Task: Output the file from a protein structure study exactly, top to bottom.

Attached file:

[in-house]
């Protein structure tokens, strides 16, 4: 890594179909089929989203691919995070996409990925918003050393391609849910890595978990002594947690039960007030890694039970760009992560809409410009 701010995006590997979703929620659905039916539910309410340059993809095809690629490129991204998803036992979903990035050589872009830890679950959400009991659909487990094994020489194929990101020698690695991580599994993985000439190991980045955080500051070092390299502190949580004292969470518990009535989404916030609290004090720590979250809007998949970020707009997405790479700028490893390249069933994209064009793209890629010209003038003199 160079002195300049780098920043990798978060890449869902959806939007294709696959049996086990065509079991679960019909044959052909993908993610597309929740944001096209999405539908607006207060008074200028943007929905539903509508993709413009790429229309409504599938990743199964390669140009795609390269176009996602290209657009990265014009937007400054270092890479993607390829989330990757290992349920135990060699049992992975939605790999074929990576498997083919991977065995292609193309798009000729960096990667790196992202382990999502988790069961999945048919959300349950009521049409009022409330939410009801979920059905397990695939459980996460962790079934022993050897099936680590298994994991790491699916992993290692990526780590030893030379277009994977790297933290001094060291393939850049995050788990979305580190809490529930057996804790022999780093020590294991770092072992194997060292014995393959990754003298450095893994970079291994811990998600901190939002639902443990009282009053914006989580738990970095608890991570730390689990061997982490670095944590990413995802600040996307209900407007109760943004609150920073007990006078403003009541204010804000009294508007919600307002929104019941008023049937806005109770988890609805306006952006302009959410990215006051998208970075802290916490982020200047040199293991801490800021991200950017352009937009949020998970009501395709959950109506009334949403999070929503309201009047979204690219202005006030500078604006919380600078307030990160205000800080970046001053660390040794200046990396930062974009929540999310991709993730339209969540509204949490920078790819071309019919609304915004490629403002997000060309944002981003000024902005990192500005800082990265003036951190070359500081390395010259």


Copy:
[in-house]
């Protein structure tokens, strides 16, 4: 890594179909089929989203691919995070996409990925918003050393391609849910890595978990002594947690039960007030890694039970760009992560809409410009 701010995006590997979703929620659905039916539910309410340059993809095809690629490129991204998803036992979903990035050589872009830890679950959400009991659909487990094994020489194929990101020698690695991580599994993985000439190991980045955080500051070092390299502190949580004292969470518990009535989404916030609290004090720590979250809007998949970020707009997405790479700028490893390249069933994209064009793209890629010209003038003199 160079002195300049780098920043990798978060890449869902959806939007294709696959049996086990065509079991679960019909044959052909993908993610597309929740944001096209999405539908607006207060008074200028943007929905539903509508993709413009790429229309409504599938990743199964390669140009795609390269176009996602290209657009990265014009937007400054270092890479993607390829989330990757290992349920135990060699049992992975939605790999074929990576498997083919991977065995292609193309798009000729960096990667790196992202382990999502988790069961999945048919959300349950009521049409009022409330939410009801979920059905397990695939459980996460962790079934022993050897099936680590298994994991790491699916992993290692990526780590030893030379277009994977790297933290001094060291393939850049995050788990979305580190809490529930057996804790022999780093020590294991770092072992194997060292014995393959990754003298450095893994970079291994811990998600901190939002639902443990009282009053914006989580738990970095608890991570730390689990061997982490670095944590990413995802600040996307209900407007109760943004609150920073007990006078403003009541204010804000009294508007919600307002929104019941008023049937806005109770988890609805306006952006302009959410990215006051998208970075802290916490982020200047040199293991801490800021991200950017352009937009949020998970009501395709959950109506009334949403999070929503309201009047979204690219202005006030500078604006919380600078307030990160205000800080970046001053660390040794200046990396930062974009929540999310991709993730339209969540509204949490920078790819071309019919609304915004490629403002997000060309944002981003000024902005990192500005800082990265003036951190070359500081390395010259």